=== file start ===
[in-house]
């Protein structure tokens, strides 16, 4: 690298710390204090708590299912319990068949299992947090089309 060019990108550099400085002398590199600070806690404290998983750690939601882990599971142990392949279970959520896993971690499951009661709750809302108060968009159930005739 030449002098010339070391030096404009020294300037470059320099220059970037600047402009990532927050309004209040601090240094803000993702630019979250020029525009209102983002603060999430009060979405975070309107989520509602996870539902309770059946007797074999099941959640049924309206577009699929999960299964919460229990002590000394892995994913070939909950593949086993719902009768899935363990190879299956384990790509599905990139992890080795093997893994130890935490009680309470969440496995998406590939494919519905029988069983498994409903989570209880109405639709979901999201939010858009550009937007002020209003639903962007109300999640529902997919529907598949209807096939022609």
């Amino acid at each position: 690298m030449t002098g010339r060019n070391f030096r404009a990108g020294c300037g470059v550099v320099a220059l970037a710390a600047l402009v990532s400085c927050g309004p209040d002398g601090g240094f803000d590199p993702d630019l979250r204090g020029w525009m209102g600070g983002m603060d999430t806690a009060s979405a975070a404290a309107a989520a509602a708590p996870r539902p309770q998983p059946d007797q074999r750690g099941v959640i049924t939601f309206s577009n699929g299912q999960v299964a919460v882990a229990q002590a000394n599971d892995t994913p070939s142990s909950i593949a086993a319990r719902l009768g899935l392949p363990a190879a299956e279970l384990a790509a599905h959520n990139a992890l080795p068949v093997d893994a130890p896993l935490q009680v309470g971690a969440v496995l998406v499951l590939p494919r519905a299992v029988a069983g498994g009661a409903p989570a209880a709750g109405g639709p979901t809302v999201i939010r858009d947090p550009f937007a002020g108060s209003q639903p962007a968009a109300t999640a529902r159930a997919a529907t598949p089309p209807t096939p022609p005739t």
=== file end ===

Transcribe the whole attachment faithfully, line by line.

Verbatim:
[in-house]
């Protein structure tokens, strides 16, 4: 690298710390204090708590299912319990068949299992947090089309 060019990108550099400085002398590199600070806690404290998983750690939601882990599971142990392949279970959520896993971690499951009661709750809302108060968009159930005739 030449002098010339070391030096404009020294300037470059320099220059970037600047402009990532927050309004209040601090240094803000993702630019979250020029525009209102983002603060999430009060979405975070309107989520509602996870539902309770059946007797074999099941959640049924309206577009699929999960299964919460229990002590000394892995994913070939909950593949086993719902009768899935363990190879299956384990790509599905990139992890080795093997893994130890935490009680309470969440496995998406590939494919519905029988069983498994409903989570209880109405639709979901999201939010858009550009937007002020209003639903962007109300999640529902997919529907598949209807096939022609």
């Amino acid at each position: 690298m030449t002098g010339r060019n070391f030096r404009a990108g020294c300037g470059v550099v320099a220059l970037a710390a600047l402009v990532s400085c927050g309004p209040d002398g601090g240094f803000d590199p993702d630019l979250r204090g020029w525009m209102g600070g983002m603060d999430t806690a009060s979405a975070a404290a309107a989520a509602a708590p996870r539902p309770q998983p059946d007797q074999r750690g099941v959640i049924t939601f309206s577009n699929g299912q999960v299964a919460v882990a229990q002590a000394n599971d892995t994913p070939s142990s909950i593949a086993a319990r719902l009768g899935l392949p363990a190879a299956e279970l384990a790509a599905h959520n990139a992890l080795p068949v093997d893994a130890p896993l935490q009680v309470g971690a969440v496995l998406v499951l590939p494919r519905a299992v029988a069983g498994g009661a409903p989570a209880a709750g109405g639709p979901t809302v999201i939010r858009d947090p550009f937007a002020g108060s209003q639903p962007a968009a109300t999640a529902r159930a997919a529907t598949p089309p209807t096939p022609p005739t």